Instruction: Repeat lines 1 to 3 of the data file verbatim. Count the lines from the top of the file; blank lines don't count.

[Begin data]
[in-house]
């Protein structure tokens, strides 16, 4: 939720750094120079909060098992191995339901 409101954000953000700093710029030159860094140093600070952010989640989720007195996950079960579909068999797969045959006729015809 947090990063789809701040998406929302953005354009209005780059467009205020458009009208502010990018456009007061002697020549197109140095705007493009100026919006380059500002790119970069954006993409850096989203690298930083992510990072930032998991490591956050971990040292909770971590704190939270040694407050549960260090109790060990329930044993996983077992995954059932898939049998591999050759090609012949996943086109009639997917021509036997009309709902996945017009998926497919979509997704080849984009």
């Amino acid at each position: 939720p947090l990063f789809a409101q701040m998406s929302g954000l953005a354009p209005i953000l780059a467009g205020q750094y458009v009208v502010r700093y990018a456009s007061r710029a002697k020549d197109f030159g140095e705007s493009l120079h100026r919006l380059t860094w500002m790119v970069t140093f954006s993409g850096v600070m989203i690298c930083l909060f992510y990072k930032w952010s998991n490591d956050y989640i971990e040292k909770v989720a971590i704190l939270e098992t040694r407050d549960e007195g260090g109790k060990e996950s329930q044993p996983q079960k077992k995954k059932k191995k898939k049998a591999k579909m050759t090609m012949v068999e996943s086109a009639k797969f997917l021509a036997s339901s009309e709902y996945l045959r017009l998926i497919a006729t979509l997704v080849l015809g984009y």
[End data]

[in-house]
């Protein structure tokens, strides 16, 4: 939720750094120079909060098992191995339901 409101954000953000700093710029030159860094140093600070952010989640989720007195996950079960579909068999797969045959006729015809 947090990063789809701040998406929302953005354009209005780059467009205020458009009208502010990018456009007061002697020549197109140095705007493009100026919006380059500002790119970069954006993409850096989203690298930083992510990072930032998991490591956050971990040292909770971590704190939270040694407050549960260090109790060990329930044993996983077992995954059932898939049998591999050759090609012949996943086109009639997917021509036997009309709902996945017009998926497919979509997704080849984009």
């Amino acid at each position: 939720p947090l990063f789809a409101q701040m998406s929302g954000l953005a354009p209005i953000l780059a467009g205020q750094y458009v009208v502010r700093y990018a456009s007061r710029a002697k020549d197109f030159g140095e705007s493009l120079h100026r919006l380059t860094w500002m790119v970069t140093f954006s993409g850096v600070m989203i690298c930083l909060f992510y990072k930032w952010s998991n490591d956050y989640i971990e040292k909770v989720a971590i704190l939270e098992t040694r407050d549960e007195g260090g109790k060990e996950s329930q044993p996983q079960k077992k995954k059932k191995k898939k049998a591999k579909m050759t090609m012949v068999e996943s086109a009639k797969f997917l021509a036997s339901s009309e709902y996945l045959r017009l998926i497919a006729t979509l997704v080849l015809g984009y």